The Book and Body experience

By Eoin Meegan

The Book and the Body was a two day symposium, held in UCD in April, which comprised presentation of papers, discussion, and dance performance. The event was organised by twins Jessica and Megan Kennedy who formed Junk Ensemble in 2004, and are responsible for some of the most innovative theatre of recent times, including Soldier Still and It Folds.

The various papers presented over the two days explored such diverse themes as challenging the perceived boundaries of theatre, found objects, the cultural memory of abuse, suppression of the female voice, and other typologies of absence.
“When two unconnected objects occupy a shared space there is a tendency to make a connection between them, even where one is not intended. The very act of juxtaposition will force a synthesis in the minds of the audience.”

This was an observation made at the beginning of the symposium by theatre producer John Collins, known for his innovative and uncompromising work, particularly Gatz. Gatz is a marathon eight-hour verbatim rendition of The Great Gatsby that resists any attempt to make the text ‘fit’ theatre in the conventional sense, thus freeing it from the defilement of interpretation, leaving the audience with the raw experience of the roar of language, its purity, its truth.

Collins explained how the actors, playing office workers who find the text in the office, move from a kind of detachment, even boredom, to a gradual assimilation into the roles, so that by the play’s end the lead actor is Gatsby. A sweeping move from discordancy to wholeness.
This trope of disconnectivity, together with the medium of verbatim theatre found resonance in three other performances, No Escape, The Blue Boy, and Echoes of the Past, discussed in separated presentations, around a common text, namely the Ryan Report.

No Escape (2010) is a 90-minute play by Mary Raftery, journalist and producer of the groundbreaking RTÉ television documentary States of Fear. Directed by Roisin McBrinn, it was shown in the Peacock as part of the Abbey’s Darkest Corner series. In it, six actors read verbatim accounts from the Ryan Report in a performance that was both courageous and uncompromising. “The docu-drama takes something vast and brings it up close, there is an amazing sense of silence at the end of the play,” Dr. Pine recalls.

Brokentalker’s, The Blue Boy (2011), written and directed by Feidlim Cannon and Gary Keegan, is an expression through dance and body movement of the same disturbing material. Here, choreographed performers, complete with oblique facial disguise, move to a background of audio recounting testimony of the abused in spasmodic manner, mirroring the soulless existence of those condemned to the industrial schools.

In Echoes of the Past, the found space is now the actual streets of Dublin, specifically the area around Goldenbridge. By downloading an app containing a 15-track audio of verbatim testimony from the Ryan Report (using actors’ voices), each around 90 seconds long and accompanied by an interactive map ( you are directed to specific places approximating to where the events actually took place (you may, if you wish, listen online.) This gives the participant a sense of closeness, a forbidden intimacy almost, that creates a felt experience around St. Vincent’s Industrial School, Goldenbridge, which was closed in 1983. There is something almost ghostly about walking around a landscape that no longer exists, and through the nightmare children were subjected to in the shameful history of Ireland’s recent past.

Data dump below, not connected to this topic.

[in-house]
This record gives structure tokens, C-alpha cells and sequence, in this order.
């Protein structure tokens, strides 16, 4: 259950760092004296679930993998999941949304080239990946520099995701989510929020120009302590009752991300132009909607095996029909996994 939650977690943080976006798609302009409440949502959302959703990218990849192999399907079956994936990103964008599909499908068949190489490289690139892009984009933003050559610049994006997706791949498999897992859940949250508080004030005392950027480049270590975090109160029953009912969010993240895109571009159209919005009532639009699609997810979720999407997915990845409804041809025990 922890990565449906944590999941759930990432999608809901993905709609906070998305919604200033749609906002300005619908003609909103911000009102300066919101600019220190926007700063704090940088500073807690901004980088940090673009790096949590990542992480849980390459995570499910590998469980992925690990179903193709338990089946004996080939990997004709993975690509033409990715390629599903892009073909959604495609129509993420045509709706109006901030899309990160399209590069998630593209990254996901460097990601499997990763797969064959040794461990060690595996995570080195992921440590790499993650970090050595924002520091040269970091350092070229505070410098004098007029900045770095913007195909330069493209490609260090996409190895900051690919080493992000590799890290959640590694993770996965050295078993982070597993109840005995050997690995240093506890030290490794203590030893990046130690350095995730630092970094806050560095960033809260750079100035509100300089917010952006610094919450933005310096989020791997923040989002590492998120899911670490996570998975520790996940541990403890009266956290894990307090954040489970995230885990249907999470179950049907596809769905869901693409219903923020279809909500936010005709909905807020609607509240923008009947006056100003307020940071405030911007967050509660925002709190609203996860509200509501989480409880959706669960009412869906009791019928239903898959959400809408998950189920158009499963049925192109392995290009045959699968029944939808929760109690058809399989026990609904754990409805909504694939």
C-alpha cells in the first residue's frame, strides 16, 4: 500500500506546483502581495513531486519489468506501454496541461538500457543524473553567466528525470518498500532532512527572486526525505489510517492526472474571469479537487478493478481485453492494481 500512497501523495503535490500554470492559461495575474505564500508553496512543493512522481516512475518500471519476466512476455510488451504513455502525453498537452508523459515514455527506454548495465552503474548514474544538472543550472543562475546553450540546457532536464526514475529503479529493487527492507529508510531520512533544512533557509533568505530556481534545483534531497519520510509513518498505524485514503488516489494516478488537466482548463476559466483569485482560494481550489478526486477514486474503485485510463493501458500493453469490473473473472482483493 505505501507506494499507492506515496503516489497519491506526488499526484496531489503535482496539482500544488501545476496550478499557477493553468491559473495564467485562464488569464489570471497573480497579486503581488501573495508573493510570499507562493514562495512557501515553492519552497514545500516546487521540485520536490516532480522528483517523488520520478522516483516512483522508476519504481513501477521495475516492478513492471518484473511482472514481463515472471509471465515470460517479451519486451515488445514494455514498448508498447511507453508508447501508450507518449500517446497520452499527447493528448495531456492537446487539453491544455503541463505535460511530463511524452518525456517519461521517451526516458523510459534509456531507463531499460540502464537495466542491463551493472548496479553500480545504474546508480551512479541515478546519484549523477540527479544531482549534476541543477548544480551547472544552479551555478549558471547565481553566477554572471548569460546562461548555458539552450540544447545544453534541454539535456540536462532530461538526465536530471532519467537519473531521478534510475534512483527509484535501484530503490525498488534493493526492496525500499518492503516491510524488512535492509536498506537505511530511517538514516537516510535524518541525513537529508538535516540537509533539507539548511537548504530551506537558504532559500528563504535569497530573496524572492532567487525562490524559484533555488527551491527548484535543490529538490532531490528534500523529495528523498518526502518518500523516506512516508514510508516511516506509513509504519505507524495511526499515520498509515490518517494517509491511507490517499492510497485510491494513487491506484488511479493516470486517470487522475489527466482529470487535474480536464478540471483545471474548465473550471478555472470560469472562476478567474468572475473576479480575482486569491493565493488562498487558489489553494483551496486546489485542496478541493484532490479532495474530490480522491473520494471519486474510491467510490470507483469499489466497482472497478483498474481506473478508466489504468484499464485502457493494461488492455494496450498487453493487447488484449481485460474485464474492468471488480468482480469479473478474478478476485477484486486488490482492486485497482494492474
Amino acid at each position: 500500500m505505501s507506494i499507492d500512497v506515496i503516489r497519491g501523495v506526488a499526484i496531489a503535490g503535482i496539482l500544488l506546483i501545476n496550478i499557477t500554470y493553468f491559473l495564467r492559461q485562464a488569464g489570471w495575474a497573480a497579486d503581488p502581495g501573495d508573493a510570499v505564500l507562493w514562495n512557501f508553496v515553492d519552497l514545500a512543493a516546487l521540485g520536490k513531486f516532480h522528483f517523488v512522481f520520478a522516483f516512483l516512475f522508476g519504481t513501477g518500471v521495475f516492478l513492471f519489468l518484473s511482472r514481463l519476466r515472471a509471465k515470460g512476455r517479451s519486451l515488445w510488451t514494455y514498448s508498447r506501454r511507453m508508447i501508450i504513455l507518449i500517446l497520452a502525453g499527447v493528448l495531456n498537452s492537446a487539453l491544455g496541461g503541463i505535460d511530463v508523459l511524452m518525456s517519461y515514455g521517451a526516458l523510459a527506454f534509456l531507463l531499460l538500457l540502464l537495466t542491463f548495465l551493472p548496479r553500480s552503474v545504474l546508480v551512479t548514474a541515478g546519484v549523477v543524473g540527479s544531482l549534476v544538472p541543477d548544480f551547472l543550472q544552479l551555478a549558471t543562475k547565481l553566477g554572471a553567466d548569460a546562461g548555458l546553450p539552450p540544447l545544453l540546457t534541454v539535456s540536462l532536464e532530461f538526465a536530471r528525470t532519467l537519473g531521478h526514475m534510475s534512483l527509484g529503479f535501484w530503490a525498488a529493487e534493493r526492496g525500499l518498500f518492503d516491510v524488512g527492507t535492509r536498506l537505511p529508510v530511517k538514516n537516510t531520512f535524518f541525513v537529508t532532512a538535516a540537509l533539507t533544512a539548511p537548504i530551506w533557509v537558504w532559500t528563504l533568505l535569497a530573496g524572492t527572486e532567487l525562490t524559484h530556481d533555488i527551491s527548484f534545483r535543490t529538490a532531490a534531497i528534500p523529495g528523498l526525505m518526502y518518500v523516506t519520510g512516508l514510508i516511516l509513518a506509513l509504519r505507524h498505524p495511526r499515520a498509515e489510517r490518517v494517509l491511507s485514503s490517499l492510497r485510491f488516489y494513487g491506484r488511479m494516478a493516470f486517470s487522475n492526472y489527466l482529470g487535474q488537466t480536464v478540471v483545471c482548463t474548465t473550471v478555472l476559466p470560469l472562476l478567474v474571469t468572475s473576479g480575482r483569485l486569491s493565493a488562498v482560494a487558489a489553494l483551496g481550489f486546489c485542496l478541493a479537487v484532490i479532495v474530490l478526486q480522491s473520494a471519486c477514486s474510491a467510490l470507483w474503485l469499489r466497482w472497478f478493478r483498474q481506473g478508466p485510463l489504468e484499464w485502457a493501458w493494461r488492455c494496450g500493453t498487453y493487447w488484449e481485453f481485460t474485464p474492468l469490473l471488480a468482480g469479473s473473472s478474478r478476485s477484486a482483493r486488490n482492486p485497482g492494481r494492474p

Echoes of the Past was created by Maeve Casserly as part of the Industrial Memories Project into analysing the findings of the 2009 Ryan Report, which was led by Dr. Emilie Pines.
“When you see a wall, you want to know what’s on the other side. But here in Ireland it appears that we didn’t,” Dr. Pines said, “so we had to think of a way to lower that wall.”

Fitting into this narrative of displacement were papers on Teresa Deevy’s 1936 play Katie Roche about a young woman who dares to dream of love, and of even becoming a duchess, only to find herself excluded because she was born out of wedlock and treated at the time as somehow defective. These papers were supported by presentations on Nina Arsenault and gender fluidity and the repressed genius of Lucia Joyce which all expanded on and added to this fascinating topic.

On the performance side, there was a dance workshop by Amanda Coogan and a live rehearsal of Doloros by Junk Ensemble, based on Vladimir Nabokov’s novel Lolita, which foregrounded the weekend symposium with its themes of displacement, alienation and unwanted incursions. Doloros subsequently showed at the Dublin Dance Festival.
A very stimulating two days of presentations, discussions and performances.

Footnote: Papers presented by John Collins, Artistic Director of Elevator Repair Service. NYC, ‘Don’t Adapt. Adapt. Do it Wrong: Elevator Repair Service and Staging Literature’. Dr. Cathy Leeney, Assistant Professor Emeritus, UCD, (Not) Withstanding Love: Performance in Irish Theatre’. Aine Stapleton, Choreographer and Filmmaker, ‘Autobiography in Performance and Reimagining Lucia Joyce’. Dr. Emiline Pine, Associate Professor UCD, ‘Theatrical and Digital Responses to Testimony of Child Abuse’. Oonagh Kearney, Filmmaker, ‘Creativity Made Visible as Female Embodiment: Text to Performance’. Dr. Paul Halferty, Head of Drama Studies UCD, ‘Nina Arsenault and Performative Body’.